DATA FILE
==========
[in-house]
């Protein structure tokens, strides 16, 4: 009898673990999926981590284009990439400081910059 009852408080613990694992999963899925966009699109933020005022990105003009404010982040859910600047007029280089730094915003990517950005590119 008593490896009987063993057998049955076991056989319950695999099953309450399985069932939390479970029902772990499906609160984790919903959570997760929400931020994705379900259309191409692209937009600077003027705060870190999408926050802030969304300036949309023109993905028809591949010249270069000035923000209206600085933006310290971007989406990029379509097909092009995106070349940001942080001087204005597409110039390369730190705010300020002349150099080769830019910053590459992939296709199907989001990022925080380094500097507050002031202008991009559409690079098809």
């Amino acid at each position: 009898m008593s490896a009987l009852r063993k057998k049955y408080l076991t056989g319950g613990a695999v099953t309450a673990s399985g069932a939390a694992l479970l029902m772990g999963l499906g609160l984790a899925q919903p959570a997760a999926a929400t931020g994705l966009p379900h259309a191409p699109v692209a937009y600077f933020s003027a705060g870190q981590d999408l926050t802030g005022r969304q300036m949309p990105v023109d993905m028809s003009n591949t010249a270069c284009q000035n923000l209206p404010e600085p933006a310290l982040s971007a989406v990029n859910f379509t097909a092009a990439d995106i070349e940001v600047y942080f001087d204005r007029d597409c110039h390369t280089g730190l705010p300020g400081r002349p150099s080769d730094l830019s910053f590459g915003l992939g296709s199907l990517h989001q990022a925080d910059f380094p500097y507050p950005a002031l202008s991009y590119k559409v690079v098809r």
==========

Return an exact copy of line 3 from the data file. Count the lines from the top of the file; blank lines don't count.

């Amino acid at each position: 009898m008593s490896a009987l009852r063993k057998k049955y408080l076991t056989g319950g613990a695999v099953t309450a673990s399985g069932a939390a694992l479970l029902m772990g999963l499906g609160l984790a899925q919903p959570a997760a999926a929400t931020g994705l966009p379900h259309a191409p699109v692209a937009y600077f933020s003027a705060g870190q981590d999408l926050t802030g005022r969304q300036m949309p990105v023109d993905m028809s003009n591949t010249a270069c284009q000035n923000l209206p404010e600085p933006a310290l982040s971007a989406v990029n859910f379509t097909a092009a990439d995106i070349e940001v600047y942080f001087d204005r007029d597409c110039h390369t280089g730190l705010p300020g400081r002349p150099s080769d730094l830019s910053f590459g915003l992939g296709s199907l990517h989001q990022a925080d910059f380094p500097y507050p950005a002031l202008s991009y590119k559409v690079v098809r």